Blue Jays reliever reliever Aaron Loup had a family emergency that caused him to miss Game 4 of the ALCS yesterday and Game 5 today. That leaves the Jays one man short. Why? Because there is no bereavement leave in the playoffs.
As Adam Kilgore of the Washington Post explains, the Jays even petitioned the league to allow them to put Loup on the disabled list. They did this knowing that, if he was DL’d, he’d be lost for the World Series if the Jays get that far too. That rule makes sense in that it keeps teams from making phony DL designations.
The no bereavement rule, however, doesn’t make a lot of sense. Perhaps it’s there in order to prevent roster shenanigans as well, but this isn’t middle school and no one is going to lie about their grandmother dying or come back with a phony excuse note signed “Epstein’s Mother’s Doctor.” In this day and age such a thing would not be able to be kept a secret either, and any team which tried to game the bereavement list in the playoffs would have to deal with a huge fallout. It’s just not worth it and is pretty self-policing, one would think.
A team should be allowed to replace a player if real life intrudes and deprives them of his services. Here’s hoping Major League Baseball revisits this rule.
Ned Yost was on MLB Network radio’s pregame show with Grant Paulsen and Jim Bowden this afternoon. As you may be aware, his Kansas City Royals are poised to clinch the AL pennant this evening in Toronto.
Which would immediately be followed by a flight back to the United States. If so, Ned Yost has something he’s looking for:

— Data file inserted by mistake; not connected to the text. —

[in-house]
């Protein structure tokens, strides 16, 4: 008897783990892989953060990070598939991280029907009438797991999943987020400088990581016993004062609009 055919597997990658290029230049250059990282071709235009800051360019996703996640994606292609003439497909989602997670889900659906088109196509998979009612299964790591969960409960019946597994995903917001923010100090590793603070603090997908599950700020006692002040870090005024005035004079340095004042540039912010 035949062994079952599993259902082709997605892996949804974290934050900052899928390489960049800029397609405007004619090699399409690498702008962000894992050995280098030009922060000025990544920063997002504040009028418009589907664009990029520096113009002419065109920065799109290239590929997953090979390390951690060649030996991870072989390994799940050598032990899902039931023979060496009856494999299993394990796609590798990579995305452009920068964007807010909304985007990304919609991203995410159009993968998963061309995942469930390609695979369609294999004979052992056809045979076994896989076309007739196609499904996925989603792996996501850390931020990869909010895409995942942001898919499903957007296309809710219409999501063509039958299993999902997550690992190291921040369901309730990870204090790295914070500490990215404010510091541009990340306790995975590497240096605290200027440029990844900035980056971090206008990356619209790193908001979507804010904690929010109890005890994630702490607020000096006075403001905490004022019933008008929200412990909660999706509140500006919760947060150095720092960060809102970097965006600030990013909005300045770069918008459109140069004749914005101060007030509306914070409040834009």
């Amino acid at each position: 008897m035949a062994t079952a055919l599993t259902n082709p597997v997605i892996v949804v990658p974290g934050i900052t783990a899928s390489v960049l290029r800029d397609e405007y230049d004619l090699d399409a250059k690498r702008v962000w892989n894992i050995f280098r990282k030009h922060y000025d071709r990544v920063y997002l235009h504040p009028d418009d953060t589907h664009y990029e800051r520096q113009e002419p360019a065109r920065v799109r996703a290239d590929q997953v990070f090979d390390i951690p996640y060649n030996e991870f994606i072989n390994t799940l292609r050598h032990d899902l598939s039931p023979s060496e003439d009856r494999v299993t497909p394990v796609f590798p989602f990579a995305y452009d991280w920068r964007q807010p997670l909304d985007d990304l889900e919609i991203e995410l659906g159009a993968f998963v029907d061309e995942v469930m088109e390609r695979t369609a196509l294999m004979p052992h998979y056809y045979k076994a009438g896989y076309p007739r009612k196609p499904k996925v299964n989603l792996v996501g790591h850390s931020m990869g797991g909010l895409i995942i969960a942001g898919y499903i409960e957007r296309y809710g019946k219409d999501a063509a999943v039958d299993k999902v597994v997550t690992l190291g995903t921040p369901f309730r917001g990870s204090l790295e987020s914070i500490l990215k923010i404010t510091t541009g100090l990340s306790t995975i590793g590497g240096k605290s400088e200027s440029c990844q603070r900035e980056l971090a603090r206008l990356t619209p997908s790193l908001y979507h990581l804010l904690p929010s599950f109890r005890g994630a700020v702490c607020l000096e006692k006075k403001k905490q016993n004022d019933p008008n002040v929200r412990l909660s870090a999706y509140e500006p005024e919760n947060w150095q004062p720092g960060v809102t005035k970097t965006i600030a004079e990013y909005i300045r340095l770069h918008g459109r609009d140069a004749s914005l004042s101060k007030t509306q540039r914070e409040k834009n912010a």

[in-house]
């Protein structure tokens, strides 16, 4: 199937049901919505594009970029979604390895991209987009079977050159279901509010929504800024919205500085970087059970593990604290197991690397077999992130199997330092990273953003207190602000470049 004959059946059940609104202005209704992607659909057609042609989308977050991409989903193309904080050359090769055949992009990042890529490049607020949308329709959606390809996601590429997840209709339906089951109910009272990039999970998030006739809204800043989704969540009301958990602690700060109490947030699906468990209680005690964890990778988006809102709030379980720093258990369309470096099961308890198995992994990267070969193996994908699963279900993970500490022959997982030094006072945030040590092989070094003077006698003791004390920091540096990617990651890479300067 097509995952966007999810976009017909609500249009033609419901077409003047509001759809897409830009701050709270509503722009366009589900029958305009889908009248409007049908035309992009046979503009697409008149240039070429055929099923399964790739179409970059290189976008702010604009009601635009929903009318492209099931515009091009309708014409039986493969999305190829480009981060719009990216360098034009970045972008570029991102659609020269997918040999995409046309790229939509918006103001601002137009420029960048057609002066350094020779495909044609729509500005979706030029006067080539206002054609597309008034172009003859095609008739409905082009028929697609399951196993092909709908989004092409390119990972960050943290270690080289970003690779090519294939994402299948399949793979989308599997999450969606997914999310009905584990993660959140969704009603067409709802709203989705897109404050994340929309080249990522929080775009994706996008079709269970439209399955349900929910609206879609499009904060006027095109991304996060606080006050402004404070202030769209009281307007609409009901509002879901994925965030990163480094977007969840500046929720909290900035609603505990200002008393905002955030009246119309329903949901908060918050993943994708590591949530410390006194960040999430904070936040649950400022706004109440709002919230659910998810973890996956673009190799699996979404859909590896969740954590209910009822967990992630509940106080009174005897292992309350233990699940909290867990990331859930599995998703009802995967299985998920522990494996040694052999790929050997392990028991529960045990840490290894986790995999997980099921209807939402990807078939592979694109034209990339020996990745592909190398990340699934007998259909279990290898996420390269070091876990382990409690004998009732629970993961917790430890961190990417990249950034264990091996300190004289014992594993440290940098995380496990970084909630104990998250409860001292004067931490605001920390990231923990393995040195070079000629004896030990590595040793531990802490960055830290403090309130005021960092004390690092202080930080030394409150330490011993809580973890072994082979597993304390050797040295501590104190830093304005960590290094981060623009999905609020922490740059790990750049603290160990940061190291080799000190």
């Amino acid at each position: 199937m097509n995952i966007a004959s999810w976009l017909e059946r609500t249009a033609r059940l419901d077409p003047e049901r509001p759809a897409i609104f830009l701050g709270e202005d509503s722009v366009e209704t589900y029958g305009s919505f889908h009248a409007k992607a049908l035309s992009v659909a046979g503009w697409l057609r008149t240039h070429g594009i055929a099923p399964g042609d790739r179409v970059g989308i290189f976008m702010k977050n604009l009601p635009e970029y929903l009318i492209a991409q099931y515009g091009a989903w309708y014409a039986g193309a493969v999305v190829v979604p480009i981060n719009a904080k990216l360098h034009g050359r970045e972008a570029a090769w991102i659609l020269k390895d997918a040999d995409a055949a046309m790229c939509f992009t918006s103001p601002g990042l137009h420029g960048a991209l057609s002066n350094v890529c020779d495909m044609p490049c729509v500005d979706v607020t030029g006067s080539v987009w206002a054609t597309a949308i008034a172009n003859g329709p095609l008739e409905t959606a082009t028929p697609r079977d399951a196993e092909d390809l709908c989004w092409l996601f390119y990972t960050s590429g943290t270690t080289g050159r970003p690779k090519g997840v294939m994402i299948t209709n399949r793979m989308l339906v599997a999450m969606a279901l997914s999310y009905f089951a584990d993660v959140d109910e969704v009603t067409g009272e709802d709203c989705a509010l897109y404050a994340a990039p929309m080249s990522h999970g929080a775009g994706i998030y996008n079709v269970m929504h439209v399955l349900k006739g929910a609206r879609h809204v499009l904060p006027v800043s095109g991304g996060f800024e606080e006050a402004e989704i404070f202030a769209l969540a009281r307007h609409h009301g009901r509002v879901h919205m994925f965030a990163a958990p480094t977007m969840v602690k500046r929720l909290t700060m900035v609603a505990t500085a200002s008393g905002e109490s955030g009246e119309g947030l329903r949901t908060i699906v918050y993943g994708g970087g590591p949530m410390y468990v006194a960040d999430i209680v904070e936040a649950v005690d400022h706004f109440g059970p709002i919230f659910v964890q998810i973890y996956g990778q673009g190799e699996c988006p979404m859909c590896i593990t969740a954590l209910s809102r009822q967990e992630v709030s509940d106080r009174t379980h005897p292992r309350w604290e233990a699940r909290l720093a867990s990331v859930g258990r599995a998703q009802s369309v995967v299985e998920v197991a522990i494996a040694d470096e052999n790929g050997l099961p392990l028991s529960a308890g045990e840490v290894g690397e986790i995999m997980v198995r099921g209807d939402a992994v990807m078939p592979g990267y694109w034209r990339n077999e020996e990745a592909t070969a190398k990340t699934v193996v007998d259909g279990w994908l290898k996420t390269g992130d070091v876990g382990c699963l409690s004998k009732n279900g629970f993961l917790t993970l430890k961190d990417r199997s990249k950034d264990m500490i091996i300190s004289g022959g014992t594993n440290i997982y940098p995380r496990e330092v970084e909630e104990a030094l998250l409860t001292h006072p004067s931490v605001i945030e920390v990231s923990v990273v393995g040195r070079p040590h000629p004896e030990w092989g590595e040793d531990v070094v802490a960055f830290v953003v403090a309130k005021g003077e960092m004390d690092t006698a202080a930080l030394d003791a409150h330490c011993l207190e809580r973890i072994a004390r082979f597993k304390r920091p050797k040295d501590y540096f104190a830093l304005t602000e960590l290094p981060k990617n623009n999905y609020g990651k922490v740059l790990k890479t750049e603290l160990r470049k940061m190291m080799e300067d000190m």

“I told the coaches today, if we can win this game, it’s going to be really really fun watching 35 drunk guys try to get through customs . . . That’s what I’m hoping to see.”
Which is fine. If they do it tonight they’ll have five days off to recover.
If you’re Terry Collins, there isn’t a better time than now to ask for a contract extension. Of course he needn’t actually ask — the Mets were already likely to do something this offseason given that he’s not under contract for next year and they’d certainly want him back — but he certainly has the leverage.
Against that backdrop Jon Heyman is reporting that Collins is “telling friends” that he’d like a two-year deal. That’s not excessive for a guy about to win a pennant, but Collins is 66 now and Heyman says he likely doesn’t want to manage forever. There’s life to be lived and stuff.
Collins has 11 years as a manager under his belt and is 838-850 overall. With the Mets he’s 394-416 in five seasons. 2015 was his first first place finish ever and, for that matter, his first trip to the postseason.